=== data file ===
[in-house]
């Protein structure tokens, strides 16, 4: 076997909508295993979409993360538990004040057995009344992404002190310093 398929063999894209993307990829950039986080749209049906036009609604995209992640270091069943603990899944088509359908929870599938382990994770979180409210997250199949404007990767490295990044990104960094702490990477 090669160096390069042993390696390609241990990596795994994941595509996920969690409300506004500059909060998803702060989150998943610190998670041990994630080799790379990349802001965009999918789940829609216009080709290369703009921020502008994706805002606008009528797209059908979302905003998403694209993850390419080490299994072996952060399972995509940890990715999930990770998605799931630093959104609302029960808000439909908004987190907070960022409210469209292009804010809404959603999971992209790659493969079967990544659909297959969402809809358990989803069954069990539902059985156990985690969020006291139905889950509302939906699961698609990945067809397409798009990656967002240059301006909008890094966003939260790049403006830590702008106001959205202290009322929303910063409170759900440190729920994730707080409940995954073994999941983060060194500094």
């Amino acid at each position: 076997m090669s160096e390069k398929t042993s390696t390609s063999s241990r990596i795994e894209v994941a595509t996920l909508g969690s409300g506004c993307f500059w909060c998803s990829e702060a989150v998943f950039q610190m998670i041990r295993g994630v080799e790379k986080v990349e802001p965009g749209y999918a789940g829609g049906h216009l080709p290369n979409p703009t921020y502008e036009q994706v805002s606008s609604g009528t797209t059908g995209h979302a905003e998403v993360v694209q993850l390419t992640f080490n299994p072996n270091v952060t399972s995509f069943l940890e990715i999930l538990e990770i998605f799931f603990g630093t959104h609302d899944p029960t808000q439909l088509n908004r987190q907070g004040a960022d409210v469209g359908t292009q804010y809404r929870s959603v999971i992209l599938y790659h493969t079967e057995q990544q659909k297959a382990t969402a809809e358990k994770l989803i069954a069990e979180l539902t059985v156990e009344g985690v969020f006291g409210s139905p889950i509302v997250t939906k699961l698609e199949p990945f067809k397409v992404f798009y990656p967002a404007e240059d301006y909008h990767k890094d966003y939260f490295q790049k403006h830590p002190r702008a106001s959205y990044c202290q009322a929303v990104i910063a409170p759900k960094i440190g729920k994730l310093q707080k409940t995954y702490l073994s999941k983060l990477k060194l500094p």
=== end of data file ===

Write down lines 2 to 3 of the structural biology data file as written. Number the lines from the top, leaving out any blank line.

């Protein structure tokens, strides 16, 4: 076997909508295993979409993360538990004040057995009344992404002190310093 398929063999894209993307990829950039986080749209049906036009609604995209992640270091069943603990899944088509359908929870599938382990994770979180409210997250199949404007990767490295990044990104960094702490990477 090669160096390069042993390696390609241990990596795994994941595509996920969690409300506004500059909060998803702060989150998943610190998670041990994630080799790379990349802001965009999918789940829609216009080709290369703009921020502008994706805002606008009528797209059908979302905003998403694209993850390419080490299994072996952060399972995509940890990715999930990770998605799931630093959104609302029960808000439909908004987190907070960022409210469209292009804010809404959603999971992209790659493969079967990544659909297959969402809809358990989803069954069990539902059985156990985690969020006291139905889950509302939906699961698609990945067809397409798009990656967002240059301006909008890094966003939260790049403006830590702008106001959205202290009322929303910063409170759900440190729920994730707080409940995954073994999941983060060194500094």
């Amino acid at each position: 076997m090669s160096e390069k398929t042993s390696t390609s063999s241990r990596i795994e894209v994941a595509t996920l909508g969690s409300g506004c993307f500059w909060c998803s990829e702060a989150v998943f950039q610190m998670i041990r295993g994630v080799e790379k986080v990349e802001p965009g749209y999918a789940g829609g049906h216009l080709p290369n979409p703009t921020y502008e036009q994706v805002s606008s609604g009528t797209t059908g995209h979302a905003e998403v993360v694209q993850l390419t992640f080490n299994p072996n270091v952060t399972s995509f069943l940890e990715i999930l538990e990770i998605f799931f603990g630093t959104h609302d899944p029960t808000q439909l088509n908004r987190q907070g004040a960022d409210v469209g359908t292009q804010y809404r929870s959603v999971i992209l599938y790659h493969t079967e057995q990544q659909k297959a382990t969402a809809e358990k994770l989803i069954a069990e979180l539902t059985v156990e009344g985690v969020f006291g409210s139905p889950i509302v997250t939906k699961l698609e199949p990945f067809k397409v992404f798009y990656p967002a404007e240059d301006y909008h990767k890094d966003y939260f490295q790049k403006h830590p002190r702008a106001s959205y990044c202290q009322a929303v990104i910063a409170p759900k960094i440190g729920k994730l310093q707080k409940t995954y702490l073994s999941k983060l990477k060194l500094p």